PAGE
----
US Supreme Court lets Trump transgender troop restrictions take effect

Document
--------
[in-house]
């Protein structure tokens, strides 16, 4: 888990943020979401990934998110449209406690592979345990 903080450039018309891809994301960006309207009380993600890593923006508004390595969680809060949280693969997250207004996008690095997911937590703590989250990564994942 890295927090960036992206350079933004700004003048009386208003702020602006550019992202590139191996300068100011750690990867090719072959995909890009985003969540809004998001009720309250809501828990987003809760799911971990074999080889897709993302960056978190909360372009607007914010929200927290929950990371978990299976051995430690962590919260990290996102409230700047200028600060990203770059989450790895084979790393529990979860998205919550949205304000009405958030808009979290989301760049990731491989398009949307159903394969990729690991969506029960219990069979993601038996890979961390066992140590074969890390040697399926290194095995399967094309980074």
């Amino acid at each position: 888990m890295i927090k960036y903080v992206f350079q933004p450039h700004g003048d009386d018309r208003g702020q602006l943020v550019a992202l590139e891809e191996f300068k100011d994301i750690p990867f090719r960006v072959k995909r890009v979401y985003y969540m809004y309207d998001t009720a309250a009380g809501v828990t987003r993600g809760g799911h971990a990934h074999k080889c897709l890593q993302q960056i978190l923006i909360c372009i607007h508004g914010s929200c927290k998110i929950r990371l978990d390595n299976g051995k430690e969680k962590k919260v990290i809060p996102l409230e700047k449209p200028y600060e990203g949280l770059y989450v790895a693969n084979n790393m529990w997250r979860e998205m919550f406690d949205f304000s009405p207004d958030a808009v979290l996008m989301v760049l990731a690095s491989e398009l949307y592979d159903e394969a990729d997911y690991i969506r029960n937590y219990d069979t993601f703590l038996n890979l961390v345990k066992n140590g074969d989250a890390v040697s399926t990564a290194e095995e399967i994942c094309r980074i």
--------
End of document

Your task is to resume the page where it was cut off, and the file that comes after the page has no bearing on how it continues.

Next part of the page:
SEE ALSO :Trump threatens to slash GM subsidiesTrump in 2017 announced a plan to ban transgender people from the military, moving to reverse a policy announced a year earlier under Democratic former President Barack Obama allowing them for the first time to serve openly and receive medical care to transition genders. Trump, whose administration also has taken other steps to limit the rights of transgender Americans, cited the “tremendous medical costs and disruption” of having transgender military personnel. Trump in March 2018 announced he would endorse a plan by then-Defense Secretary Jim Mattis that replaced the ban on all transgender people. The revised policy would ban the service of transgender people who seek or have undergone gender transition steps. It also would ban under certain circumstances transgender people who experience gender dysphoria, a condition the American Psychiatric Association defines as clinically significant distress due to “a conflict between a person’s physical or assigned gender” and the individual’s gender identity. Federal courts blocked the administration’s policy, finding that it likely violated the U.S. Constitution’s guarantee of equal protection under the law. Various injunctions allowed transgender troops to join the armed forces as of Jan. 1, 2018. Though another injunction issued by a judge in Maryland was not on appeal, the administration said in court papers the high court’s action would apply to that one, too.